Monday, 14 July 2008

Museum of London: 14 July 2008

Courtesy of Elizabeth Minter

Power of Place

Today we met with Jon Cotton, Senior Curator of Prehistory at the Museum of London. He gave an interesting lecture on the power of place as it relates to history and to the accessibility of information. At first one might ask what use is it for a Library and Information Science student to visit a museum, but there are surprising parallels. For instance, both locations are asked to display information in an appealing and accessible atmosphere.

While Cotton addressed the importance of location in the two areas mentioned above, I found the portion on space in regards to accessing information most interesting. He discussed the design of the original gallery for prehistory and the ways in which it addressed peoples conceptions of prehistory. In 2002, the new gallery was unveiled. The planning committee interviewed several design firms and ultimately chose a retail design firm. This seemingly unique choice of firms was chosen in order make the space more inviting and familiar to the visitor. It also created a disparity between the designers and the curators which over time and with continual contact merged into the gallery one sees today.

According to the handout Jon Cotton gave us, the gallery strives to get across four main messages to the visitor:

1) The massive changes wrought on the landscape by natural and human agencies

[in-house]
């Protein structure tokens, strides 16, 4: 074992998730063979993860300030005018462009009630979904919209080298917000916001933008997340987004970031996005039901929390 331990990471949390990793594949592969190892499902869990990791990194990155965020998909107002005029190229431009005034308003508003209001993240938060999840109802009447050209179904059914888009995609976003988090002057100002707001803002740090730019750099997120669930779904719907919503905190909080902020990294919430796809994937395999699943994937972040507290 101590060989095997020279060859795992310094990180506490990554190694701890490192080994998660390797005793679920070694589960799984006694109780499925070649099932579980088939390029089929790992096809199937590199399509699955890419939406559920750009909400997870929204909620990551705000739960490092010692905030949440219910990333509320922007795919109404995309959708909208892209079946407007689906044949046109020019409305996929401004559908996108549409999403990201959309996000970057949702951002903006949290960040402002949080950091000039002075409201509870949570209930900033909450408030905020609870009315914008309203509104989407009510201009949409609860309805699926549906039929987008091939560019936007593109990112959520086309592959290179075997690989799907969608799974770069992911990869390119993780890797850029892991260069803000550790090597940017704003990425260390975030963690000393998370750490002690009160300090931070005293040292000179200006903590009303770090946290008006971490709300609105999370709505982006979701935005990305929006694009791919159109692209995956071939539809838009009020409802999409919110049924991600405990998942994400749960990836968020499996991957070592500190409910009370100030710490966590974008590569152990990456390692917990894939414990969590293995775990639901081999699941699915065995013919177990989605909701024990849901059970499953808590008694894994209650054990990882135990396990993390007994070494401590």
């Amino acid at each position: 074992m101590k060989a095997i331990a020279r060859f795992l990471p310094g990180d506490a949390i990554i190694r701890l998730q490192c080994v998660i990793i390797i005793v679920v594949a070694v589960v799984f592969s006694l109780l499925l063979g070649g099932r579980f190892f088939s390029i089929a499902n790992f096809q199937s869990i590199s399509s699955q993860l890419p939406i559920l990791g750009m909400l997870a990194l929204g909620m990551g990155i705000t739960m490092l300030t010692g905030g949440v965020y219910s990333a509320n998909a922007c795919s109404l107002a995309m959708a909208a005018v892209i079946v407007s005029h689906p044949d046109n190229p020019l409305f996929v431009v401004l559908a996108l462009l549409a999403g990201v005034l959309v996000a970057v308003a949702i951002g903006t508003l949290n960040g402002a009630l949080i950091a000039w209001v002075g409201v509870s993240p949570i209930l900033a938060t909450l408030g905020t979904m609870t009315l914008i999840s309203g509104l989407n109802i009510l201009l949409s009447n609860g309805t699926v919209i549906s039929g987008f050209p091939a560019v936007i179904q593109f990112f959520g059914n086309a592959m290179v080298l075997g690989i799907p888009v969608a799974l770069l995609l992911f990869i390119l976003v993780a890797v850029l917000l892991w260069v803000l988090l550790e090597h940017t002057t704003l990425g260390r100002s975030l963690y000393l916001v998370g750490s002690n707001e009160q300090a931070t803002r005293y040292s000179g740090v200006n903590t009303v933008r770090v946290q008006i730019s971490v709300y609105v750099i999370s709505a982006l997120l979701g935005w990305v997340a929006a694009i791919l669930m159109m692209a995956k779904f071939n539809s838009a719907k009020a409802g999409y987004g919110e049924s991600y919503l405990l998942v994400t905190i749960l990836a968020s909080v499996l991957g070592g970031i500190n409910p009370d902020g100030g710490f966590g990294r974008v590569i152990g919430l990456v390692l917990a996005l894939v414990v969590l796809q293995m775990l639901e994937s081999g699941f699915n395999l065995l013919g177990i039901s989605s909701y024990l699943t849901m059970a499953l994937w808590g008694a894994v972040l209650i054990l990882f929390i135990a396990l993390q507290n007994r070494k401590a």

2) The centrality of the Thames to the London Before London story
3) The dynamism and adaptability of human communities in the region
4) The prehistoric legacy after AD 50

Three main design elements help to convey this information. The Riverwall leads the visitor through various objects which have been dredged from the Thames. The Landscape wall enfolds the gallery and tries to show the changing landscape of London. Within the center of the gallery there are wooden plinths which display information and objects in regards to people, settlement, subsistence and belief systems.

The idea of using space and design is equally important within libraries. Libraries should be welcoming and easily navigable. I find that all to often that older libraries are oppressive and intimidating to patrons who are unfamiliar with them. In addition, the use of the library as a gallery space often occurs. Many public libraries are asked to do historical exhibits of their town or city in addition to exhibits of local artists and writers.

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